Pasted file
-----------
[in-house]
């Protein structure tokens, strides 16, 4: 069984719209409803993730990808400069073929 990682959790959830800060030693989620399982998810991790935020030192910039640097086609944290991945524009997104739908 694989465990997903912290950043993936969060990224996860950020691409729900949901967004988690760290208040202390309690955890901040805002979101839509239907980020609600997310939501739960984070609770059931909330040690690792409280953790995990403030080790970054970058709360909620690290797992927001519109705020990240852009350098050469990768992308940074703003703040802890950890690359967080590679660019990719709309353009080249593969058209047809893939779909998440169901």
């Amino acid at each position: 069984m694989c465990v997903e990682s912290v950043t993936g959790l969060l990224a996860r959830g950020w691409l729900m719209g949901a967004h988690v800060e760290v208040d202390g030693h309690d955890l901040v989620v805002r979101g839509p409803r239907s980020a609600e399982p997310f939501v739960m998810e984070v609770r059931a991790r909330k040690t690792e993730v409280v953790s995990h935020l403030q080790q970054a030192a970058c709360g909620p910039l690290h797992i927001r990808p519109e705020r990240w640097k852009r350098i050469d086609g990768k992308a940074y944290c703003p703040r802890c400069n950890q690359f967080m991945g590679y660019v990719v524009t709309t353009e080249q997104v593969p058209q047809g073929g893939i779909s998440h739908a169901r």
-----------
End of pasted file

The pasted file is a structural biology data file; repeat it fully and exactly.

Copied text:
[in-house]
């Protein structure tokens, strides 16, 4: 069984719209409803993730990808400069073929 990682959790959830800060030693989620399982998810991790935020030192910039640097086609944290991945524009997104739908 694989465990997903912290950043993936969060990224996860950020691409729900949901967004988690760290208040202390309690955890901040805002979101839509239907980020609600997310939501739960984070609770059931909330040690690792409280953790995990403030080790970054970058709360909620690290797992927001519109705020990240852009350098050469990768992308940074703003703040802890950890690359967080590679660019990719709309353009080249593969058209047809893939779909998440169901």
């Amino acid at each position: 069984m694989c465990v997903e990682s912290v950043t993936g959790l969060l990224a996860r959830g950020w691409l729900m719209g949901a967004h988690v800060e760290v208040d202390g030693h309690d955890l901040v989620v805002r979101g839509p409803r239907s980020a609600e399982p997310f939501v739960m998810e984070v609770r059931a991790r909330k040690t690792e993730v409280v953790s995990h935020l403030q080790q970054a030192a970058c709360g909620p910039l690290h797992i927001r990808p519109e705020r990240w640097k852009r350098i050469d086609g990768k992308a940074y944290c703003p703040r802890c400069n950890q690359f967080m991945g590679y660019v990719v524009t709309t353009e080249q997104v593969p058209q047809g073929g893939i779909s998440h739908a169901r």